Another easy, sustainable initiative? Reuse. Not only were the sustainable characteristics of new products considered, but also furniture from the original Varick Street location was painstakingly inventoried and evaluated for wear and tear. Pieces in good condition were folded into the mix at the new space, cutting back on both procurement costs and landfill waste. The existing wood floor in the space was refinished, allowing the former industrial loft to retain its character while saving both money and time.

As in any working environment, lighting design was of prime importance at Varick Street. Since the space is flooded with natural light on all four sides, the ability to independently control up-light and down-light components would make it easy for occupants to make smart decisions about energy use on a daily basis. This level of choice for the end user maximizes productivity and the reported comfort level, while minimizing energy costs.

Lighting economy was also the impetus behind creating five distinct lighting zones, each with its own occupancy sensor. By switching the zones separately, the design allows individual portions of the space to be illuminated independently, cutting down significantly on energy consumption during off-peak working hours.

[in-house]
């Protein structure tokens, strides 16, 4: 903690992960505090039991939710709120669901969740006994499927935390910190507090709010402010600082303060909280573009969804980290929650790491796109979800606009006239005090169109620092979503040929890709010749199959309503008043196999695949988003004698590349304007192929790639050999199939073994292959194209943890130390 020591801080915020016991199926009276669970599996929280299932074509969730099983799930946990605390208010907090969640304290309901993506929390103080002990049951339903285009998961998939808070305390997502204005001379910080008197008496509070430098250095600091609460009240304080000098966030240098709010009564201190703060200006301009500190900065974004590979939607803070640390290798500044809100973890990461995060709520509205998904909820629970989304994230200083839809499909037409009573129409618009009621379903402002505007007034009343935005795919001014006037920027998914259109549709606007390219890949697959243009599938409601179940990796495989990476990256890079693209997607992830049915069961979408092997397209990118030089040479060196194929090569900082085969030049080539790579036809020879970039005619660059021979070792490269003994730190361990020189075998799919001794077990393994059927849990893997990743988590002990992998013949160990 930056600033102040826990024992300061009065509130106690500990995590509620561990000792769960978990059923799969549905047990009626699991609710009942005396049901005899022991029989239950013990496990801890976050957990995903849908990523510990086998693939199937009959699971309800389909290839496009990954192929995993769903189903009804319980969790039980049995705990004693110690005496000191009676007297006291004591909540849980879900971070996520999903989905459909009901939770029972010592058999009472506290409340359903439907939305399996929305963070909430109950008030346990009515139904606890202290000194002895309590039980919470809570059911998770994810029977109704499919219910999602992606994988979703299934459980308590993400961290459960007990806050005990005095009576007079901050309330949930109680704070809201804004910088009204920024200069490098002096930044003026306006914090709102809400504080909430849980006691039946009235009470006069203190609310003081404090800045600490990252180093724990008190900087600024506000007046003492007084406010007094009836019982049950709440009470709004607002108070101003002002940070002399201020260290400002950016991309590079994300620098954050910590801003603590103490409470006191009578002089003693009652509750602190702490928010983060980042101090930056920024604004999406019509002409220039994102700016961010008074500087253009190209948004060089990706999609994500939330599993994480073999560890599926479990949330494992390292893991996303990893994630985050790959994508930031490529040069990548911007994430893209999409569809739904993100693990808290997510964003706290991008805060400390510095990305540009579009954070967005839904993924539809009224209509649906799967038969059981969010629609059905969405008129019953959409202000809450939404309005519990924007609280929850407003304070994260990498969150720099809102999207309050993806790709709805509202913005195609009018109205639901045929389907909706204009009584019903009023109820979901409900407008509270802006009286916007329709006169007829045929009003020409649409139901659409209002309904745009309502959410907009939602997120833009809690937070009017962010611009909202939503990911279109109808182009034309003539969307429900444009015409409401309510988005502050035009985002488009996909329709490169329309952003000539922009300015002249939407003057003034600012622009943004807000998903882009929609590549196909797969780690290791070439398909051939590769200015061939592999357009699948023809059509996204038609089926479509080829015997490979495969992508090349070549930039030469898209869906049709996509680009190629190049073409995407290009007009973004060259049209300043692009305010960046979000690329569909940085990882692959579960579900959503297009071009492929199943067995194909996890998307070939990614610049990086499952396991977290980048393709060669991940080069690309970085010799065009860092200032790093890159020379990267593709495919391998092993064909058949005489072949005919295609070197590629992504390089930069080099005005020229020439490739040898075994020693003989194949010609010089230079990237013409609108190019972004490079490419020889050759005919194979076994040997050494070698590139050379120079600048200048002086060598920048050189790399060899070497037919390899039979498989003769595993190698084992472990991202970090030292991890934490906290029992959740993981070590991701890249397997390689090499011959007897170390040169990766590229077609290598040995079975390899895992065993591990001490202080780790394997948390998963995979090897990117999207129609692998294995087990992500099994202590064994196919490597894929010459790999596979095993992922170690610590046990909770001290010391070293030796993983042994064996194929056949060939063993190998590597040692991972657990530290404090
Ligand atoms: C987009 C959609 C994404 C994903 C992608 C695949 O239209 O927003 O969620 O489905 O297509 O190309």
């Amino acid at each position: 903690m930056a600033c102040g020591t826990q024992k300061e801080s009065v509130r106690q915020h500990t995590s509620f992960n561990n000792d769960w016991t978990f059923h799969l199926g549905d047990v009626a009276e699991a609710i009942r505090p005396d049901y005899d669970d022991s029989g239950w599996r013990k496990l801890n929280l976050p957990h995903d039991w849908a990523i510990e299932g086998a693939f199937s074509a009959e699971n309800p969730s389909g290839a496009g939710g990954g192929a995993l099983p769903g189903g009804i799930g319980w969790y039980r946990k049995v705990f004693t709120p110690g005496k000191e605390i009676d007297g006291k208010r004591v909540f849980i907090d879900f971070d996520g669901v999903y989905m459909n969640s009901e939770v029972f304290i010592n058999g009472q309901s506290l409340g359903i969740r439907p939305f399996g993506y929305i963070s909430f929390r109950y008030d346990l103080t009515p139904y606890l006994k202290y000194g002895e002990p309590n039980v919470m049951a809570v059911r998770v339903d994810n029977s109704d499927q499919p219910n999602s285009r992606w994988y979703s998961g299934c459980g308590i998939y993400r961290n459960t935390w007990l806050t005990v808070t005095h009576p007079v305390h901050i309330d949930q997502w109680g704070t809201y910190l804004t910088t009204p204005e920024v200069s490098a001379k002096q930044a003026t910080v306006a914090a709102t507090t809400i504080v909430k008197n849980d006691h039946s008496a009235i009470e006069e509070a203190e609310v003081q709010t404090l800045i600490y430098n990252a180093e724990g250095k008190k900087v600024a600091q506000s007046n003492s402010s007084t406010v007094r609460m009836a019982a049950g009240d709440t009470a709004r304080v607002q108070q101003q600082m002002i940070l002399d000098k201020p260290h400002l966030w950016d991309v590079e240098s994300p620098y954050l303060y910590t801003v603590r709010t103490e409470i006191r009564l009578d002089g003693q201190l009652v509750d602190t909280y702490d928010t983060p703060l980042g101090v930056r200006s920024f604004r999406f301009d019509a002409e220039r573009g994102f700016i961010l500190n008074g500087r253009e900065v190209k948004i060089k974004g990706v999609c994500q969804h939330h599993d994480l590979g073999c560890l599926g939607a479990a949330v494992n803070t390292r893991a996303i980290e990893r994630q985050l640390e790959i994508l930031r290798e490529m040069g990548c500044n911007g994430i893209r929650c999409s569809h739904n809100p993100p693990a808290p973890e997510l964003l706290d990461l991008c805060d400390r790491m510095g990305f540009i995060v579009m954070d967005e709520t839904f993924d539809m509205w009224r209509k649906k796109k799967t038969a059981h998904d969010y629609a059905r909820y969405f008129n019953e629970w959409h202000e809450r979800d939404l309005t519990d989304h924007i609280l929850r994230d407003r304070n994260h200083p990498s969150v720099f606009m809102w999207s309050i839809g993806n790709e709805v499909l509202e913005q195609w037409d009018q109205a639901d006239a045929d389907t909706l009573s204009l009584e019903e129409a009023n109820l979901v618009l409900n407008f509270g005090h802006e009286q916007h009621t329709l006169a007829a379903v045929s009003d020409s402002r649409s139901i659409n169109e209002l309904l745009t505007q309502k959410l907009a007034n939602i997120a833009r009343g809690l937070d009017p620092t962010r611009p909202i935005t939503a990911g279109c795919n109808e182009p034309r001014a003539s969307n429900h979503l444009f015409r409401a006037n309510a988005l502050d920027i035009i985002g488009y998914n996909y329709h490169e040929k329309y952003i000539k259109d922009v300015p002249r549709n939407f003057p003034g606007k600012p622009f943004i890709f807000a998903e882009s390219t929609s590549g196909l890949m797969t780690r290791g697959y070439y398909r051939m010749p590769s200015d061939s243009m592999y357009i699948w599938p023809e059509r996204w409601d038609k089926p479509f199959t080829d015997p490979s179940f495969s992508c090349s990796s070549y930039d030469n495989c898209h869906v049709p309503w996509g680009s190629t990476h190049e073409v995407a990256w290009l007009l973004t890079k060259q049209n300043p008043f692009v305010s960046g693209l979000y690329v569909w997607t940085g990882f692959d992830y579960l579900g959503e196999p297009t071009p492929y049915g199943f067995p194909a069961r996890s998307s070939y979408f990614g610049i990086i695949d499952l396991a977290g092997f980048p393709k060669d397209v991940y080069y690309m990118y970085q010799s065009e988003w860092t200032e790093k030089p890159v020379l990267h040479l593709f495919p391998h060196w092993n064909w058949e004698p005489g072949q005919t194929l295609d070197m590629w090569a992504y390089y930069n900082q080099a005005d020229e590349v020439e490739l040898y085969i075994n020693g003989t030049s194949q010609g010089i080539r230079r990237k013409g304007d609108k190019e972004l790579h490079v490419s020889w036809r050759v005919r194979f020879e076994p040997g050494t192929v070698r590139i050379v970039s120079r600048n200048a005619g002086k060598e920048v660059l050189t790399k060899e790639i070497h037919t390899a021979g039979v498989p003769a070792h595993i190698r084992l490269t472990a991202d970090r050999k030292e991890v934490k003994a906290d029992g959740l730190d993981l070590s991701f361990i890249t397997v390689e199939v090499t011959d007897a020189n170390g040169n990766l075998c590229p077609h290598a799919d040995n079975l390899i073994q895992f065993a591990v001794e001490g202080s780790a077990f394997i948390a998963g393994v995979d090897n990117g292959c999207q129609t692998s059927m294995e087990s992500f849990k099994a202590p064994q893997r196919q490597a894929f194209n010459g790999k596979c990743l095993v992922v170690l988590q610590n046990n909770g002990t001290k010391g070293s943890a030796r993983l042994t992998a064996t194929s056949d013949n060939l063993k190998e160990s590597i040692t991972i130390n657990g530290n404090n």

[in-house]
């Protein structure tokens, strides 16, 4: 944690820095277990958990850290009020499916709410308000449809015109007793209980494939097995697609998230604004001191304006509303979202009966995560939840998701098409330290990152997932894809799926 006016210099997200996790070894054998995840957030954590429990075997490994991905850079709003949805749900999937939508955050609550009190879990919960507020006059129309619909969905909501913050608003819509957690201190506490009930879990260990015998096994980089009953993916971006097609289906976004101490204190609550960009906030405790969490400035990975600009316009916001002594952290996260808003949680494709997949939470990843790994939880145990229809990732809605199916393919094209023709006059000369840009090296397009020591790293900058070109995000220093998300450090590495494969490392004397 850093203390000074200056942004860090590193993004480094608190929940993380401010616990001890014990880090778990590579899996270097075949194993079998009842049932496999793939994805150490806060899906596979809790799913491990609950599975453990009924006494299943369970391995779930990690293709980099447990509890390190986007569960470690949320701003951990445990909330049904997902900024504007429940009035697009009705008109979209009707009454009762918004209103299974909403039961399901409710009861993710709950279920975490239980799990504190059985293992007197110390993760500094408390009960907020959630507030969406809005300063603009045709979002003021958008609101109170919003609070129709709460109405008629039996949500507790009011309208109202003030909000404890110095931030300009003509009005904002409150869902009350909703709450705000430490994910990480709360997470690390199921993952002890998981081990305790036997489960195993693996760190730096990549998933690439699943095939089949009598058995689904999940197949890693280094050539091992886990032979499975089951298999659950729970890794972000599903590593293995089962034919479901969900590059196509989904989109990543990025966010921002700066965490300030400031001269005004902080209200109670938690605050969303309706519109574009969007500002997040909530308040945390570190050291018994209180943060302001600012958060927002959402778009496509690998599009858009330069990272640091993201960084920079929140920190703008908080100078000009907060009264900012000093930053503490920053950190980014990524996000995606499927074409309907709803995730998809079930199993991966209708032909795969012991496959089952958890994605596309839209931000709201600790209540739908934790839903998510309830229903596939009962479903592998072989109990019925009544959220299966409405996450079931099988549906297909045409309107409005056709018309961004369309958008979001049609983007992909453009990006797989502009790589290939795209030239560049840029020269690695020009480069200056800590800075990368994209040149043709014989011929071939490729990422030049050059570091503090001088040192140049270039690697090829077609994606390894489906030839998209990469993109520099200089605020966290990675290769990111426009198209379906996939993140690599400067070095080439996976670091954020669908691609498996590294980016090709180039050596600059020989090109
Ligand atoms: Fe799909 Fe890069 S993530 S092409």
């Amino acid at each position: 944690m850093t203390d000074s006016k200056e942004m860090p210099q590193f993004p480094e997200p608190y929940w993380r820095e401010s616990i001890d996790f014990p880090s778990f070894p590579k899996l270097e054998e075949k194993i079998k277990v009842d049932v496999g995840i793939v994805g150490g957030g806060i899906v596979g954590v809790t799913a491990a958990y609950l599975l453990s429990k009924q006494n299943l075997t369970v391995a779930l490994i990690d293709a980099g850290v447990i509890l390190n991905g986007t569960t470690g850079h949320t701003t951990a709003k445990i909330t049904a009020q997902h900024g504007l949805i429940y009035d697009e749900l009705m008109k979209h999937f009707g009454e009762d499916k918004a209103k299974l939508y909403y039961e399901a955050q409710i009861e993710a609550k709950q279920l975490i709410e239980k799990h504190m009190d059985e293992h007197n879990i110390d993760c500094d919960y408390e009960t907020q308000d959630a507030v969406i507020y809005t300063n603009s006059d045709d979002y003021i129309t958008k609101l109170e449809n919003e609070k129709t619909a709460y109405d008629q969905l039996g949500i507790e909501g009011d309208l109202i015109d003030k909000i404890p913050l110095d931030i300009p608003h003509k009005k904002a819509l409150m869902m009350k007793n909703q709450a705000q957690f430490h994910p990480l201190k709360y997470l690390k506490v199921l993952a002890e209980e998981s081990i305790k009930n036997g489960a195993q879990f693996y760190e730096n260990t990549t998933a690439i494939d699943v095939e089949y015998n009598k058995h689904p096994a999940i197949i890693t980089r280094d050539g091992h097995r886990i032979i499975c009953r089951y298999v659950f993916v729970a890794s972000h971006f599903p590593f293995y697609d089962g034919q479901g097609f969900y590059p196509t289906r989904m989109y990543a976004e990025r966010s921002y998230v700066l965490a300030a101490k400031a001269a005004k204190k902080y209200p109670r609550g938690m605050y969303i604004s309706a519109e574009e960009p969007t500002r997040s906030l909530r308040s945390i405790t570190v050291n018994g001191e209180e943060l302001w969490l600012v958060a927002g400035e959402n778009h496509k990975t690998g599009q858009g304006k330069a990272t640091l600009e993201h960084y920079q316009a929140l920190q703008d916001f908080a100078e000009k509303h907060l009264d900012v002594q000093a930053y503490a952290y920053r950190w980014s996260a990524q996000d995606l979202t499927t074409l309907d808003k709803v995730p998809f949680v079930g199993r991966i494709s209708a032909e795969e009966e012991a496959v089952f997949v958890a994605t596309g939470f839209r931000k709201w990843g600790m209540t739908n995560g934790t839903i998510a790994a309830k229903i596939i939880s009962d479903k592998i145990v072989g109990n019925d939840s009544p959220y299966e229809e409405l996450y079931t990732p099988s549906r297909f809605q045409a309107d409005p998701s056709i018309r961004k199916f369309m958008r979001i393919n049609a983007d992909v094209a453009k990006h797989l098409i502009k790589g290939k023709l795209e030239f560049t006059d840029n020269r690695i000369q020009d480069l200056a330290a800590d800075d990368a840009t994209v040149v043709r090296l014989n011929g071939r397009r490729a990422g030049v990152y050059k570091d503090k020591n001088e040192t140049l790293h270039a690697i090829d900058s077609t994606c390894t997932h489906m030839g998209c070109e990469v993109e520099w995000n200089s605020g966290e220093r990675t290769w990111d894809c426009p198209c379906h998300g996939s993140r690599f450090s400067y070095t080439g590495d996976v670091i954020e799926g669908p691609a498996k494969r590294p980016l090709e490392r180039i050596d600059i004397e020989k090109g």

Not one of these sustainable initiatives came with the initial premium that is often associated with green building strategies, and they all carry significant long-term benefits for the environment, end users, and the NYU-Poly management team.

The Varick Street Incubator is successful, in part, because it stands as an example of how a tight budget does not necessarily limit the ability of a creative team of architects, designers, and administrators to create an impactful and vibrant space. Creating bold statements with color, reusing existing assets, and building flexibility into the space allowed NYU-Poly, and its energetic tenants, to achieve success as a driver of tech growth in New York City and beyond.

The design team consisted of Peter Johnston, Chelsea Bergersen, and Laura Nemerson. 

Laura Nemerson
is an interior designer at Peter Johnston, Architect, PC, a Hoboken, NJ-based architecture and interior design firm specializing in higher education, hospitality, and high-end residential work.